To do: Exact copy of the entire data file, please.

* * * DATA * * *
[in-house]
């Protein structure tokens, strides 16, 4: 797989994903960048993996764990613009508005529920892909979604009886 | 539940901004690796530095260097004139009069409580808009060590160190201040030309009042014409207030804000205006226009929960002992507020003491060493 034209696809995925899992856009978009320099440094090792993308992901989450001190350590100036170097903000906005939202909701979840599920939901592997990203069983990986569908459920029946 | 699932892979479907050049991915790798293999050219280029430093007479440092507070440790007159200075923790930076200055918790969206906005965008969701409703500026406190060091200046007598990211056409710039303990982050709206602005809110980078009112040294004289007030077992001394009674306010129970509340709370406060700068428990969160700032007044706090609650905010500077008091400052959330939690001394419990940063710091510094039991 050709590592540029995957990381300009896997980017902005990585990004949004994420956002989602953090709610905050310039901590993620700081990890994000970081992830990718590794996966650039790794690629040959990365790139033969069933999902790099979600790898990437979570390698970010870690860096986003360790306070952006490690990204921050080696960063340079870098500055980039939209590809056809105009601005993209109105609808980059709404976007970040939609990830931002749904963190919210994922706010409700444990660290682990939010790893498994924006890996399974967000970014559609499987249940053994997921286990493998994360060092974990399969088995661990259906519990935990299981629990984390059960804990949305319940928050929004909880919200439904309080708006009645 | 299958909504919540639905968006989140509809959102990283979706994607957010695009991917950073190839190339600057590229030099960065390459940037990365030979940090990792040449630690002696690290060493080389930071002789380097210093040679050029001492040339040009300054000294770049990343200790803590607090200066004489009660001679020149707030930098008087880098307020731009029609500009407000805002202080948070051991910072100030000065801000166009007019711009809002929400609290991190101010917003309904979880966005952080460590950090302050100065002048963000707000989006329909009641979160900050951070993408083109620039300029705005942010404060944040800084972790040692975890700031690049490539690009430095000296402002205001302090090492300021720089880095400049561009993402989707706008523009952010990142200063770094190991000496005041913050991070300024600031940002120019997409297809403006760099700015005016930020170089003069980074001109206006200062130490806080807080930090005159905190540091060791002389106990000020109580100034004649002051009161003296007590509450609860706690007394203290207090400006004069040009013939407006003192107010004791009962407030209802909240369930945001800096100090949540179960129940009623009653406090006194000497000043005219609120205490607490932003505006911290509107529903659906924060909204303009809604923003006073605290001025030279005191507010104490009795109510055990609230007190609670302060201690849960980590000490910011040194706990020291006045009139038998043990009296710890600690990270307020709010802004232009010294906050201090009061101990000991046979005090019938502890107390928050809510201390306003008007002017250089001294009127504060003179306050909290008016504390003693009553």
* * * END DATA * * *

[in-house]
């Protein structure tokens, strides 16, 4: 797989994903960048993996764990613009508005529920892909979604009886 | 539940901004690796530095260097004139009069409580808009060590160190201040030309009042014409207030804000205006226009929960002992507020003491060493 034209696809995925899992856009978009320099440094090792993308992901989450001190350590100036170097903000906005939202909701979840599920939901592997990203069983990986569908459920029946 | 699932892979479907050049991915790798293999050219280029430093007479440092507070440790007159200075923790930076200055918790969206906005965008969701409703500026406190060091200046007598990211056409710039303990982050709206602005809110980078009112040294004289007030077992001394009674306010129970509340709370406060700068428990969160700032007044706090609650905010500077008091400052959330939690001394419990940063710091510094039991 050709590592540029995957990381300009896997980017902005990585990004949004994420956002989602953090709610905050310039901590993620700081990890994000970081992830990718590794996966650039790794690629040959990365790139033969069933999902790099979600790898990437979570390698970010870690860096986003360790306070952006490690990204921050080696960063340079870098500055980039939209590809056809105009601005993209109105609808980059709404976007970040939609990830931002749904963190919210994922706010409700444990660290682990939010790893498994924006890996399974967000970014559609499987249940053994997921286990493998994360060092974990399969088995661990259906519990935990299981629990984390059960804990949305319940928050929004909880919200439904309080708006009645 | 299958909504919540639905968006989140509809959102990283979706994607957010695009991917950073190839190339600057590229030099960065390459940037990365030979940090990792040449630690002696690290060493080389930071002789380097210093040679050029001492040339040009300054000294770049990343200790803590607090200066004489009660001679020149707030930098008087880098307020731009029609500009407000805002202080948070051991910072100030000065801000166009007019711009809002929400609290991190101010917003309904979880966005952080460590950090302050100065002048963000707000989006329909009641979160900050951070993408083109620039300029705005942010404060944040800084972790040692975890700031690049490539690009430095000296402002205001302090090492300021720089880095400049561009993402989707706008523009952010990142200063770094190991000496005041913050991070300024600031940002120019997409297809403006760099700015005016930020170089003069980074001109206006200062130490806080807080930090005159905190540091060791002389106990000020109580100034004649002051009161003296007590509450609860706690007394203290207090400006004069040009013939407006003192107010004791009962407030209802909240369930945001800096100090949540179960129940009623009653406090006194000497000043005219609120205490607490932003505006911290509107529903659906924060909204303009809604923003006073605290001025030279005191507010104490009795109510055990609230007190609670302060201690849960980590000490910011040194706990020291006045009139038998043990009296710890600690990270307020709010802004232009010294906050201090009061101990000991046979005090019938502890107390928050809510201390306003008007002017250089001294009127504060003179306050909290008016504390003693009553």